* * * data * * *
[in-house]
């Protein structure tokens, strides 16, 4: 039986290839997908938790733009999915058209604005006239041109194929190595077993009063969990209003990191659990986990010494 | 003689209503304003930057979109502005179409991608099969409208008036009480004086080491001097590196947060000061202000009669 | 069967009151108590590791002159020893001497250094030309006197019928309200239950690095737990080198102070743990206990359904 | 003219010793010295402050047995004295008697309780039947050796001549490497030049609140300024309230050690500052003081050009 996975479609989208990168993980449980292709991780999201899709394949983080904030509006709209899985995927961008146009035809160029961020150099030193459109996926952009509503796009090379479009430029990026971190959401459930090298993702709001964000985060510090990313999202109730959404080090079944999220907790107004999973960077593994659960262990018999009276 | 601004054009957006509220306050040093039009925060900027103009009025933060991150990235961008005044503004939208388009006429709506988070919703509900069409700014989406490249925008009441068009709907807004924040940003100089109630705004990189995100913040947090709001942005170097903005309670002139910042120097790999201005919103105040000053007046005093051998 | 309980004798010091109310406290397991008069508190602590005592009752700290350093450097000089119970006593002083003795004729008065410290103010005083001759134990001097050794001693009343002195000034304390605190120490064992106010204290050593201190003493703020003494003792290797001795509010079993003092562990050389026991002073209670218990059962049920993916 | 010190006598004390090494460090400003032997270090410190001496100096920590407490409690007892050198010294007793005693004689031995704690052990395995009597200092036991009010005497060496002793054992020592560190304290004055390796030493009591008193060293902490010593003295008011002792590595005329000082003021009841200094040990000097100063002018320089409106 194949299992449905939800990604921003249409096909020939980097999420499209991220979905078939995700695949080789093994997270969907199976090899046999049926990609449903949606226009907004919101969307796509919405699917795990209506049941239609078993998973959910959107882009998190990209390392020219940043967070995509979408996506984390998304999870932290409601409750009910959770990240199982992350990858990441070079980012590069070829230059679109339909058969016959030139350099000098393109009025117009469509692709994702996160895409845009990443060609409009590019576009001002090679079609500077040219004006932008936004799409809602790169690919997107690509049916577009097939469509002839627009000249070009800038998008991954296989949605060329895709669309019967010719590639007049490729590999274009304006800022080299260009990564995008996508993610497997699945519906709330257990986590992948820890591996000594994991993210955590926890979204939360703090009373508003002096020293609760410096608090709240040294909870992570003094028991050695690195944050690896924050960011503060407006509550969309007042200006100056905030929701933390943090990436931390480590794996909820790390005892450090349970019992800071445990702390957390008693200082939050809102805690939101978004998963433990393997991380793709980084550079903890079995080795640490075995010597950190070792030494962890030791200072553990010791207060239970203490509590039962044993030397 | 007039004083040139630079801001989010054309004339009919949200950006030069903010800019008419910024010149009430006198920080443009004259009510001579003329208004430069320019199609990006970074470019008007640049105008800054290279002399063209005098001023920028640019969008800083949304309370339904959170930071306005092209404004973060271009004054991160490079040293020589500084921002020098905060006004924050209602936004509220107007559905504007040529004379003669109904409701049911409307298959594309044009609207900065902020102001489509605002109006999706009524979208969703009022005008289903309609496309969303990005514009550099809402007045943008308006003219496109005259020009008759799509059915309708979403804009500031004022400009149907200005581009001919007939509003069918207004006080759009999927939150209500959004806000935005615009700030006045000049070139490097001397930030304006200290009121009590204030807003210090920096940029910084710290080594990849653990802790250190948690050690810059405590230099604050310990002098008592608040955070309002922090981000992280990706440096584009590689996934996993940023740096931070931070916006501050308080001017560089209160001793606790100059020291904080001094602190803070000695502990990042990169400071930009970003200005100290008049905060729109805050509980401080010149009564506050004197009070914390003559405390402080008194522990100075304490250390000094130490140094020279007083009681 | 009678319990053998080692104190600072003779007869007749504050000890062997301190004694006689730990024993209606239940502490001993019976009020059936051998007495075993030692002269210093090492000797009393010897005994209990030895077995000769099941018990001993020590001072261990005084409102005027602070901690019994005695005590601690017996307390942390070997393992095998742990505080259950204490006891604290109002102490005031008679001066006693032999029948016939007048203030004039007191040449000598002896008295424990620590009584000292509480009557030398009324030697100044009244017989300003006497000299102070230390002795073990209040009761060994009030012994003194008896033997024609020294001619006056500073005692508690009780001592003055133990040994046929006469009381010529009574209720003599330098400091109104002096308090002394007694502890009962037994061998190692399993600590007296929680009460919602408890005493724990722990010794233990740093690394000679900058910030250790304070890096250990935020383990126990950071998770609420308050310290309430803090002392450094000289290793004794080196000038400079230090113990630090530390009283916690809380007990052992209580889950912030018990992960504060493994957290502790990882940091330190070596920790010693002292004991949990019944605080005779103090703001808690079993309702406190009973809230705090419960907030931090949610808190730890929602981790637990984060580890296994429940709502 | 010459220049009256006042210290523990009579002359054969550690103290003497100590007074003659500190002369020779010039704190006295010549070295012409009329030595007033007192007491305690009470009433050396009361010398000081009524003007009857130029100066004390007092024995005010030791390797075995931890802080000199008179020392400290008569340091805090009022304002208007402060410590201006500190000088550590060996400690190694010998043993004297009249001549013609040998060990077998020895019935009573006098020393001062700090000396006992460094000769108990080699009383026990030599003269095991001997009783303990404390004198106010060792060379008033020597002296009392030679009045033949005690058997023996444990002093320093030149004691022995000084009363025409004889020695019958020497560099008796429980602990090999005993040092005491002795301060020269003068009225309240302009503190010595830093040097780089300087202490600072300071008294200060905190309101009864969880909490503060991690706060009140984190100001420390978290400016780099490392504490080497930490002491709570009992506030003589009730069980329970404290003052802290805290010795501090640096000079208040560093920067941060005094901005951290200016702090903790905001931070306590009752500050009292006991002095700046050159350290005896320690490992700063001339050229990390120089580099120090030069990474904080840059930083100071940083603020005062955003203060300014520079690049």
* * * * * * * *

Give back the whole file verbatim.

[in-house]
């Protein structure tokens, strides 16, 4: 039986290839997908938790733009999915058209604005006239041109194929190595077993009063969990209003990191659990986990010494 | 003689209503304003930057979109502005179409991608099969409208008036009480004086080491001097590196947060000061202000009669 | 069967009151108590590791002159020893001497250094030309006197019928309200239950690095737990080198102070743990206990359904 | 003219010793010295402050047995004295008697309780039947050796001549490497030049609140300024309230050690500052003081050009 996975479609989208990168993980449980292709991780999201899709394949983080904030509006709209899985995927961008146009035809160029961020150099030193459109996926952009509503796009090379479009430029990026971190959401459930090298993702709001964000985060510090990313999202109730959404080090079944999220907790107004999973960077593994659960262990018999009276 | 601004054009957006509220306050040093039009925060900027103009009025933060991150990235961008005044503004939208388009006429709506988070919703509900069409700014989406490249925008009441068009709907807004924040940003100089109630705004990189995100913040947090709001942005170097903005309670002139910042120097790999201005919103105040000053007046005093051998 | 309980004798010091109310406290397991008069508190602590005592009752700290350093450097000089119970006593002083003795004729008065410290103010005083001759134990001097050794001693009343002195000034304390605190120490064992106010204290050593201190003493703020003494003792290797001795509010079993003092562990050389026991002073209670218990059962049920993916 | 010190006598004390090494460090400003032997270090410190001496100096920590407490409690007892050198010294007793005693004689031995704690052990395995009597200092036991009010005497060496002793054992020592560190304290004055390796030493009591008193060293902490010593003295008011002792590595005329000082003021009841200094040990000097100063002018320089409106 194949299992449905939800990604921003249409096909020939980097999420499209991220979905078939995700695949080789093994997270969907199976090899046999049926990609449903949606226009907004919101969307796509919405699917795990209506049941239609078993998973959910959107882009998190990209390392020219940043967070995509979408996506984390998304999870932290409601409750009910959770990240199982992350990858990441070079980012590069070829230059679109339909058969016959030139350099000098393109009025117009469509692709994702996160895409845009990443060609409009590019576009001002090679079609500077040219004006932008936004799409809602790169690919997107690509049916577009097939469509002839627009000249070009800038998008991954296989949605060329895709669309019967010719590639007049490729590999274009304006800022080299260009990564995008996508993610497997699945519906709330257990986590992948820890591996000594994991993210955590926890979204939360703090009373508003002096020293609760410096608090709240040294909870992570003094028991050695690195944050690896924050960011503060407006509550969309007042200006100056905030929701933390943090990436931390480590794996909820790390005892450090349970019992800071445990702390957390008693200082939050809102805690939101978004998963433990393997991380793709980084550079903890079995080795640490075995010597950190070792030494962890030791200072553990010791207060239970203490509590039962044993030397 | 007039004083040139630079801001989010054309004339009919949200950006030069903010800019008419910024010149009430006198920080443009004259009510001579003329208004430069320019199609990006970074470019008007640049105008800054290279002399063209005098001023920028640019969008800083949304309370339904959170930071306005092209404004973060271009004054991160490079040293020589500084921002020098905060006004924050209602936004509220107007559905504007040529004379003669109904409701049911409307298959594309044009609207900065902020102001489509605002109006999706009524979208969703009022005008289903309609496309969303990005514009550099809402007045943008308006003219496109005259020009008759799509059915309708979403804009500031004022400009149907200005581009001919007939509003069918207004006080759009999927939150209500959004806000935005615009700030006045000049070139490097001397930030304006200290009121009590204030807003210090920096940029910084710290080594990849653990802790250190948690050690810059405590230099604050310990002098008592608040955070309002922090981000992280990706440096584009590689996934996993940023740096931070931070916006501050308080001017560089209160001793606790100059020291904080001094602190803070000695502990990042990169400071930009970003200005100290008049905060729109805050509980401080010149009564506050004197009070914390003559405390402080008194522990100075304490250390000094130490140094020279007083009681 | 009678319990053998080692104190600072003779007869007749504050000890062997301190004694006689730990024993209606239940502490001993019976009020059936051998007495075993030692002269210093090492000797009393010897005994209990030895077995000769099941018990001993020590001072261990005084409102005027602070901690019994005695005590601690017996307390942390070997393992095998742990505080259950204490006891604290109002102490005031008679001066006693032999029948016939007048203030004039007191040449000598002896008295424990620590009584000292509480009557030398009324030697100044009244017989300003006497000299102070230390002795073990209040009761060994009030012994003194008896033997024609020294001619006056500073005692508690009780001592003055133990040994046929006469009381010529009574209720003599330098400091109104002096308090002394007694502890009962037994061998190692399993600590007296929680009460919602408890005493724990722990010794233990740093690394000679900058910030250790304070890096250990935020383990126990950071998770609420308050310290309430803090002392450094000289290793004794080196000038400079230090113990630090530390009283916690809380007990052992209580889950912030018990992960504060493994957290502790990882940091330190070596920790010693002292004991949990019944605080005779103090703001808690079993309702406190009973809230705090419960907030931090949610808190730890929602981790637990984060580890296994429940709502 | 010459220049009256006042210290523990009579002359054969550690103290003497100590007074003659500190002369020779010039704190006295010549070295012409009329030595007033007192007491305690009470009433050396009361010398000081009524003007009857130029100066004390007092024995005010030791390797075995931890802080000199008179020392400290008569340091805090009022304002208007402060410590201006500190000088550590060996400690190694010998043993004297009249001549013609040998060990077998020895019935009573006098020393001062700090000396006992460094000769108990080699009383026990030599003269095991001997009783303990404390004198106010060792060379008033020597002296009392030679009045033949005690058997023996444990002093320093030149004691022995000084009363025409004889020695019958020497560099008796429980602990090999005993040092005491002795301060020269003068009225309240302009503190010595830093040097780089300087202490600072300071008294200060905190309101009864969880909490503060991690706060009140984190100001420390978290400016780099490392504490080497930490002491709570009992506030003589009730069980329970404290003052802290805290010795501090640096000079208040560093920067941060005094901005951290200016702090903790905001931070306590009752500050009292006991002095700046050159350290005896320690490992700063001339050229990390120089580099120090030069990474904080840059930083100071940083603020005062955003203060300014520079690049």